Investing in Waste-to-Energy at Scale

Waste collection company CR&R’s anaerobic digestion facility produces 4 million gallons of RNG annually.

Companies across the US are investing in anaerobic digestion to turn waste streams into viable energy resources. One of the first companies to introduce three-crate curbside recycling program in 1986 that revolutionized at-home recycling, waste and recycling collection company CR&R Environmental Services continues to innovate and explore alternatives to landfill.
Driven by ambitious goals of 0% landfill, 0% fossil fuels, 100% resource conservation, and 100% renewable fuels, CR&R’s state-of-the-art anaerobic digestion facility in Perris, California produces 4 million gallons of RNG annually, which in turn fuel CR&R’s own fleet of vehicles, as well as organic fertilizer and soil products for landscaping.

WTE’s Local and International Profile

The WTE strategy has been slow to expand in the US. A large amount of land available for waste disposal coupled with no significant regulatory mechanisms in place to discourage using land for landfills, has been one major contributing factor to the slower adoption of WTE projects.

However, WTE projects have gained traction in Europe and in Asia due to land and space considerations. The waste management conglomerate Covanta currently has over 40 WTE plants in North America and Europe combined. In China, the Shenzhen East Waste-to-Energy Power Plant in Shenzhen, planned to be operational in 2020, is designed to incinerate 5,000 tons of waste per day to generate 550,000 MWh annually—enough to power about 50,000 average American homes per year.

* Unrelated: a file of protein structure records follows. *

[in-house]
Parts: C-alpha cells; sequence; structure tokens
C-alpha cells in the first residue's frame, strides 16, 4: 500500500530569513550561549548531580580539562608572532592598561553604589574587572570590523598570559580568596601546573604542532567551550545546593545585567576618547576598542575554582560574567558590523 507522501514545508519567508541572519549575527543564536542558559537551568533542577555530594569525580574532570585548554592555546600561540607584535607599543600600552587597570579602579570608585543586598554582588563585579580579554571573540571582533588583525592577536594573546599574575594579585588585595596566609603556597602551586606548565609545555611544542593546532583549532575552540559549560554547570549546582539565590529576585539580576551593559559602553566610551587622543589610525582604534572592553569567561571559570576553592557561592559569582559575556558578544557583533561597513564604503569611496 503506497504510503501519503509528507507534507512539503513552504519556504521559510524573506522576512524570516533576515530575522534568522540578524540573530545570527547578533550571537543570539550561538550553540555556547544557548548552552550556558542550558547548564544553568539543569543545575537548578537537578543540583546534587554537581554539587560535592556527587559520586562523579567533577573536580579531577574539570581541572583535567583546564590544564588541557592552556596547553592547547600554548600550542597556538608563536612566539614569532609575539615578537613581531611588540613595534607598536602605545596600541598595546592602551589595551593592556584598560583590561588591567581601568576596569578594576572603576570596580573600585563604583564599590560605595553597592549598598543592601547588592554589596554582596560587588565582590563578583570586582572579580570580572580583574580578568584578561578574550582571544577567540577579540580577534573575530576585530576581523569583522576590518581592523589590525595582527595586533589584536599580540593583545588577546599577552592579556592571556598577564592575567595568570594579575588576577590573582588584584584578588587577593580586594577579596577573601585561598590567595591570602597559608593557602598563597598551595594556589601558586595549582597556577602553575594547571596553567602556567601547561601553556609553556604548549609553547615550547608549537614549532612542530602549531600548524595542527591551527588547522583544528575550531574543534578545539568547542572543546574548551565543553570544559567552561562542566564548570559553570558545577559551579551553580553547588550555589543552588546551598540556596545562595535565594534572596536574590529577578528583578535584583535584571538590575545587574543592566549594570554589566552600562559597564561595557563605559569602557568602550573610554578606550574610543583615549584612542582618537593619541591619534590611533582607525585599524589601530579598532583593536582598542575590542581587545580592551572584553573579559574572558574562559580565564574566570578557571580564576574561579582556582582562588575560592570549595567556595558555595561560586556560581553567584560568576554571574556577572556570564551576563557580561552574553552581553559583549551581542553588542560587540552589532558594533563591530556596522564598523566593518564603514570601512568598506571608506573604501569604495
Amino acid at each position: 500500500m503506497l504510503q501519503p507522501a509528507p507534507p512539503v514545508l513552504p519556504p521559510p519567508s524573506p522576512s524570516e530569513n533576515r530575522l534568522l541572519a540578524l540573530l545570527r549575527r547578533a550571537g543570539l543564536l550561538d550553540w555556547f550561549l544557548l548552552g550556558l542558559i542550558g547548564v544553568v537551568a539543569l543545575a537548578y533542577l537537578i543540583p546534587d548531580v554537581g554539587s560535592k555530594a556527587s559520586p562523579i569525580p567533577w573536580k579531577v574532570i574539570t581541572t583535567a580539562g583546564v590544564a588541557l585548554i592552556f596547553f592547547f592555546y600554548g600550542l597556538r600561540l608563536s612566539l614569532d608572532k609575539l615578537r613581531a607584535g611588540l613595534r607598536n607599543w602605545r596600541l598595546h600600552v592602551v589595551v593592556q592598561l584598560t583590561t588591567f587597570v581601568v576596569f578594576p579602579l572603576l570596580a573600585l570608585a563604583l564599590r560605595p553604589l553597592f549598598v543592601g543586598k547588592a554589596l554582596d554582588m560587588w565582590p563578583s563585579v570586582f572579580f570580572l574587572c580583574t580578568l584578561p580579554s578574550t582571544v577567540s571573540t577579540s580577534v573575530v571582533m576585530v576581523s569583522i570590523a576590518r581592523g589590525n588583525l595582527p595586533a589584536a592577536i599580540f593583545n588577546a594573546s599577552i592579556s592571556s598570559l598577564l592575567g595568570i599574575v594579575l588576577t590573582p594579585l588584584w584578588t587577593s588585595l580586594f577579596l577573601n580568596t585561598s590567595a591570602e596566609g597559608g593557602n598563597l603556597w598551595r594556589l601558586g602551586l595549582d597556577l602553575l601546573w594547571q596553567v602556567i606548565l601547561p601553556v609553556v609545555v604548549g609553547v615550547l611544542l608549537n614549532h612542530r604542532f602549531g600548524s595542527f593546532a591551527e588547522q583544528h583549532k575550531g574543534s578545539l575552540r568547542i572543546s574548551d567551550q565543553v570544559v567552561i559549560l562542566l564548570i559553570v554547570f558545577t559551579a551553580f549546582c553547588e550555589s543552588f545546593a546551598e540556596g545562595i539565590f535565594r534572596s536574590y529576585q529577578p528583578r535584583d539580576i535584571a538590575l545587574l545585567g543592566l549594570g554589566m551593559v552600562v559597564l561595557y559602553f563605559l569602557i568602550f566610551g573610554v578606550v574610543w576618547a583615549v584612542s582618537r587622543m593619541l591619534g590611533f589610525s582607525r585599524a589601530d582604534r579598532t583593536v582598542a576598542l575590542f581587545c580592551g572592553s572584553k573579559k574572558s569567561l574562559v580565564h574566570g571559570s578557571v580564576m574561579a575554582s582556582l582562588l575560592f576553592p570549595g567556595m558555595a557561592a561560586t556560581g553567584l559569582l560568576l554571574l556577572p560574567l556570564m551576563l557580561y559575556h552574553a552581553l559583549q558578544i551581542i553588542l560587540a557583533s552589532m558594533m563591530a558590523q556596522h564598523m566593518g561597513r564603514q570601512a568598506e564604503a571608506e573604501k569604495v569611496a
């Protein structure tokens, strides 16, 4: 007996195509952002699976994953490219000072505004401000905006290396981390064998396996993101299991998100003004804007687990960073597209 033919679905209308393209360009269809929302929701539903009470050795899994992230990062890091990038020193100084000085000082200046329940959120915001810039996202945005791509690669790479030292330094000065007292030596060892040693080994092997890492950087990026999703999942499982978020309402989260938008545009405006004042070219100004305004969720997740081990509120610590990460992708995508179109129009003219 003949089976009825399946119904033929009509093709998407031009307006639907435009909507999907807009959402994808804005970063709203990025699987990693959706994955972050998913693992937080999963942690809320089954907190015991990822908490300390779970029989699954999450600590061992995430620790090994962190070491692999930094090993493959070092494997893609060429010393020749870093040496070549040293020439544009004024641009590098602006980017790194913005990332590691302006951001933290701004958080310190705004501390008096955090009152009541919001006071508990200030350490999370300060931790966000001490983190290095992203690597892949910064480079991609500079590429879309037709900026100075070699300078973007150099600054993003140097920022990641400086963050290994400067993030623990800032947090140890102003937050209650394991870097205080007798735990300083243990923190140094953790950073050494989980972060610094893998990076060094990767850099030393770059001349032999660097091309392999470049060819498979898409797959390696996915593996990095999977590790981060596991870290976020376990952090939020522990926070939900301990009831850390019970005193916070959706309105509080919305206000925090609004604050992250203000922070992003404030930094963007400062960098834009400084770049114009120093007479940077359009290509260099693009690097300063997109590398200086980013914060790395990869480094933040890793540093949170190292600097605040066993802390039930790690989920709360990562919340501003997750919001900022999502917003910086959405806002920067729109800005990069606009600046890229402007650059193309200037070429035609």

Newer research is helping the public reconsider WTE as a much-needed energy recovery and waste management strategy.

Persistent Barriers and Promising Solutions

Though WTE can be considered a carbon-negative solution to both waste and landfill management, it has experienced its share of criticisms. Environmental justice concerns have stalled past projects over issues surrounding pollution from mercury, lead, dioxins (persistent organic pollutants), methane, and furans (carcinogenic organic compounds), as well as perception of pollution from local communities.

Though the federal Clean Air Act amendments of 1990 have resulted in cleaner WTE technologies, incineration plants still evoke negative images of pollution and public opposition to such projects understandably follows suit. Public education surrounding the technologies has not adequately addressed the technological advancements that have improved efficiency and pollutant concerns. However, newer research is helping the public revisit the concept of the polluting WTE plant and reconsider WTE as a much-needed energy recovery and waste management strategy.

A Viable Energy and Waste Solution

WTE remains a viable, commercially scalable energy production strategy that can address multiple waste management, energy generation, and environmental issues with appropriate facility pollution controls in place.

Though the initial expense to build a WTE project can be significant, some initial costs can be offset through state and federal grant programs. WTE facilities also provide a long-term revenue stream for cities and businesses by way of power and energy sales. As the public puts more pressure on governments to act on behalf of climate and health concerns, WTE can, and should, be incorporated into power source generation portfolios.

While WTE plants alone may not generate the electricity and power needed to sustain national or state energy requirements, they must be strongly considered given our current waste generation profiles. Support from local communities, investment from government, and better education initiatives are critical to not only dispel myths about the impacts of WTE project but convey the benefits as well.